Jewels from the crown of India’s erstwhile royalty

Jewellery belonging to India's former royalty is on offer at the Royal India Luxury Show in Dubai.

Real salt water pearls from Iraq  and diamonds from the Golconda mines in India make up these earrings valued at Dh5.5 million. Jeff Topping for The National
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We all know that good jewellery is expensive – but some jewels are more expensive than others.

It may also have to do with past ownership – who wore them or who owned them.

At the Royal India 2013 Luxury Show at Dubai’s Jumeirah Beach Hotel this week, Gehna Jewellery Boutique was offering jewels from India’s history.

Before independence from British rule in 1947, India was home to more than 600 princely states. And now, the stunning gems of some of India’s former royalty are being offered, by appointment only, to those who want to own a part of the country’s glittering past.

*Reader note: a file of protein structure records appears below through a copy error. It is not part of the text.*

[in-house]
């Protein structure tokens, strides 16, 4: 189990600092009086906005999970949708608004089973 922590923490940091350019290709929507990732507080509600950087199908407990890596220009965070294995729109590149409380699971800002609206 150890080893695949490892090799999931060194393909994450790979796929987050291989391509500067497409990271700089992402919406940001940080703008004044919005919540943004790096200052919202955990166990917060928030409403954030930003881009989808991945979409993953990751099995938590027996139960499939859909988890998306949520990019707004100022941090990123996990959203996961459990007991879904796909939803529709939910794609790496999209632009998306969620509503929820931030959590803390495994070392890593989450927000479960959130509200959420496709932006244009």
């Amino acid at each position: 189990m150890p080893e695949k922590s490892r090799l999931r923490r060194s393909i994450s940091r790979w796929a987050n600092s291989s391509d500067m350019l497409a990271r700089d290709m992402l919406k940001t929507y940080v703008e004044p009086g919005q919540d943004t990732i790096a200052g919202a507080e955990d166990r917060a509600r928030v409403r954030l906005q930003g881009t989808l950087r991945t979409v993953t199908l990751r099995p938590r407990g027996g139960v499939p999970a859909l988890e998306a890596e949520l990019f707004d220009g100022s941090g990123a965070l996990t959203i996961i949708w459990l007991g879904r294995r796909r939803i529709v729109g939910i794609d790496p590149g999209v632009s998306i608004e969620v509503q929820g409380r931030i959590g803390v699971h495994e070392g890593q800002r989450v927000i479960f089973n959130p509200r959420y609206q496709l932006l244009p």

One such piece was a pair of natural saltwater pearl earrings set with diamonds from the famous Golconda mines – the source of the world-famous Koh-i-Noor diamond, which now sits in the Tower of London.

“This is a rare pair of natural saltwater pearls and the diamonds are from the Golconda mines where the 110-carat Koh-i-Noor diamond came from and there are no more diamonds coming from that mine,” says Kanan Naheta of Gehna Jewellery.

“The value of these earrings is because of the size of the pearls, not because of the diamonds, although that obviously helps. The four diamonds weigh 9.89 carats and the natural pearls are certified by the Bahrain authority. They are 600 chow (pronounced “chor”, this is an old measure of pearl weight), which is 17 grams each.These are actual saltwater pearls, you need to wait 15-20 years to collect two identical pearls to make a pair and that is why the value is Dh5.5 million.”

It’s not only millionaires who are able to enjoy the adornments of ancient royalty, there are many bracelets and bangles that suit more modest pockets.

However, with little provenance and even less authentication of historical or royal attachment, any buyer, just like in the art market, should ensure they like what they are buying as not everyone may want to invest in India’s undocumented gems.